[00:20:04] Erin: parents? It's almost an even split. So about 50% come to us through social media. So we do a really good job of being in the places in social media, where expecting moms are. And then also then through search engines and primarily Google, that's just something that we found as a trend that this is the first time in history where.

[00:20:21] Where both adopting families and expecting women have grown up with the internet and online dating and social media. And so they're way more comfortable starting these relationships online than they've ever been in the past. And so they're turning to platforms like Instagram, Facebook, Google, before they're making any other kind of attempt to walk into an adoption agency.

[00:20:41] And so that's where we've been able to find and connect with them. And we've done areally good job we have had over 450 expectant moms in our first year, which is huge compared to what you know, most agencies would see. Yeah.

[00:20:54] Nancy: As a marketing person myself, I can see how your brand manager background [00:21:00] influenced, uh, PairTree.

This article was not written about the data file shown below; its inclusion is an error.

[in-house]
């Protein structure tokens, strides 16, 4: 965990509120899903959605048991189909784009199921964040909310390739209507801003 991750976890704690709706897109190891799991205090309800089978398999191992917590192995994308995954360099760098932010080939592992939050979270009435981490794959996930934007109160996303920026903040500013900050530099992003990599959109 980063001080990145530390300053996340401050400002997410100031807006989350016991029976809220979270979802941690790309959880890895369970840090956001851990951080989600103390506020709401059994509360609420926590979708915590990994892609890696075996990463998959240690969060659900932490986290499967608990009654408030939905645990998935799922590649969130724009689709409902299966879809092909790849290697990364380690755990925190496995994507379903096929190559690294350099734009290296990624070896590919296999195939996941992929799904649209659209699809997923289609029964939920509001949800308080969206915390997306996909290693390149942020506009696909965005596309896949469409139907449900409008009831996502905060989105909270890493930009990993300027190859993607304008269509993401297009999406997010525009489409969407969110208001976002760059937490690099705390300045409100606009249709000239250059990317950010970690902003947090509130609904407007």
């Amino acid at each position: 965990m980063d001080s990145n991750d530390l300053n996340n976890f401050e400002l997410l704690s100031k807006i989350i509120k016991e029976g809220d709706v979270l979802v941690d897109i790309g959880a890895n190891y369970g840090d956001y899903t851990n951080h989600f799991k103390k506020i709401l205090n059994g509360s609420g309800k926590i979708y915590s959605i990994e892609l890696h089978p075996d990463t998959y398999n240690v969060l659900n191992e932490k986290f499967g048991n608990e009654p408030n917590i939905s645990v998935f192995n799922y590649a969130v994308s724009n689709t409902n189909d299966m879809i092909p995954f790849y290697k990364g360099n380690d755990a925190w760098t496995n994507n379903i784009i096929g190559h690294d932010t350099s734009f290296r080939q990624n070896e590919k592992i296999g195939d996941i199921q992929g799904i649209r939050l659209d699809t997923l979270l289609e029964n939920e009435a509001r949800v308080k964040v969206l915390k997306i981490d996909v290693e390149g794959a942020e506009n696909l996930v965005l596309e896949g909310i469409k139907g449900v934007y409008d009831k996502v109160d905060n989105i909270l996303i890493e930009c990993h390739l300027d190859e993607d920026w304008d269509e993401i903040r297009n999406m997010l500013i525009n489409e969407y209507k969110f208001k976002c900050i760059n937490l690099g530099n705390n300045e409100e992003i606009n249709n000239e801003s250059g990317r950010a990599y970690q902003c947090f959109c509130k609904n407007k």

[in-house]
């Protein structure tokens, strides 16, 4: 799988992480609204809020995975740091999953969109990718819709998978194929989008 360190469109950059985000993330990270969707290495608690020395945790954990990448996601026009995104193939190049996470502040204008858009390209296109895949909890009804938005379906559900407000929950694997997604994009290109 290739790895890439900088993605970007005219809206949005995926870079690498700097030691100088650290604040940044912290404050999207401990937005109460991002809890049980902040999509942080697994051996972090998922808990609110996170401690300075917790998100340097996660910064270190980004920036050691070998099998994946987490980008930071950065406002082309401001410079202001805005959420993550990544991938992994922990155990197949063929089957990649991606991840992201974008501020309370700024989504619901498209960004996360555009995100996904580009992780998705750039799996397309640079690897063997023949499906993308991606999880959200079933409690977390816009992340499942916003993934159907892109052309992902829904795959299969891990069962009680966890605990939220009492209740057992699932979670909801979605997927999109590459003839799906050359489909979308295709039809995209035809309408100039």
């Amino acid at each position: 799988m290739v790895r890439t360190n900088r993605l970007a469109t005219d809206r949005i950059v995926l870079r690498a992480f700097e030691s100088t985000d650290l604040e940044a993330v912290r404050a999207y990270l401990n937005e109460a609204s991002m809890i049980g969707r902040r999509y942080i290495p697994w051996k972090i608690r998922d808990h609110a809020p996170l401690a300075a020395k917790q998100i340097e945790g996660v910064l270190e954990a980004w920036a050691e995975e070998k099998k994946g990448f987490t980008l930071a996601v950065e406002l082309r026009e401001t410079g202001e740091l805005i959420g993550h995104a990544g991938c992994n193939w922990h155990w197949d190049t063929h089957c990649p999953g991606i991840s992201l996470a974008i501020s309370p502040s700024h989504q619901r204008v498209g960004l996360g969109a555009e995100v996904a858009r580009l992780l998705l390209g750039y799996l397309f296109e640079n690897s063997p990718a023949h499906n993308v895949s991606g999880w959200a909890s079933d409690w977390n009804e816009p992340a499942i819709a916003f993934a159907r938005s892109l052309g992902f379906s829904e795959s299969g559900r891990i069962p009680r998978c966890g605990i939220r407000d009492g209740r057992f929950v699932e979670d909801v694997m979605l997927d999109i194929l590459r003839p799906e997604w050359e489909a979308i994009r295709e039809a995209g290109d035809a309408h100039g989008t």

[00:21:01] And it totally makes sense kind of incorporating those digital channels. That's great. So one of the themes of this episode is the legal side of family forming. And I'd love to hear a little bit about what someone should be aware of in terms of legal considerations. If they are going that self navigation route.

[00:21:19] Erin: It's gonna depend on the state that you're in about half of the states in the us are what we call agency only states. And the other half are states where you can just use an adoption attorney to do the legal work. And I'll talk first, maybe about the states that aren't. Agency only states. And then we can get into those, but I'll back up a little bit.

[00:21:38] So PairTree is a platform that provides all the services. A family needs to navigate adoption. The kind of nuance there is that we don't actually provide all the services, but we aggregate them and curate the very best ones for our families. And one of those, you know, major services that's needed is legal.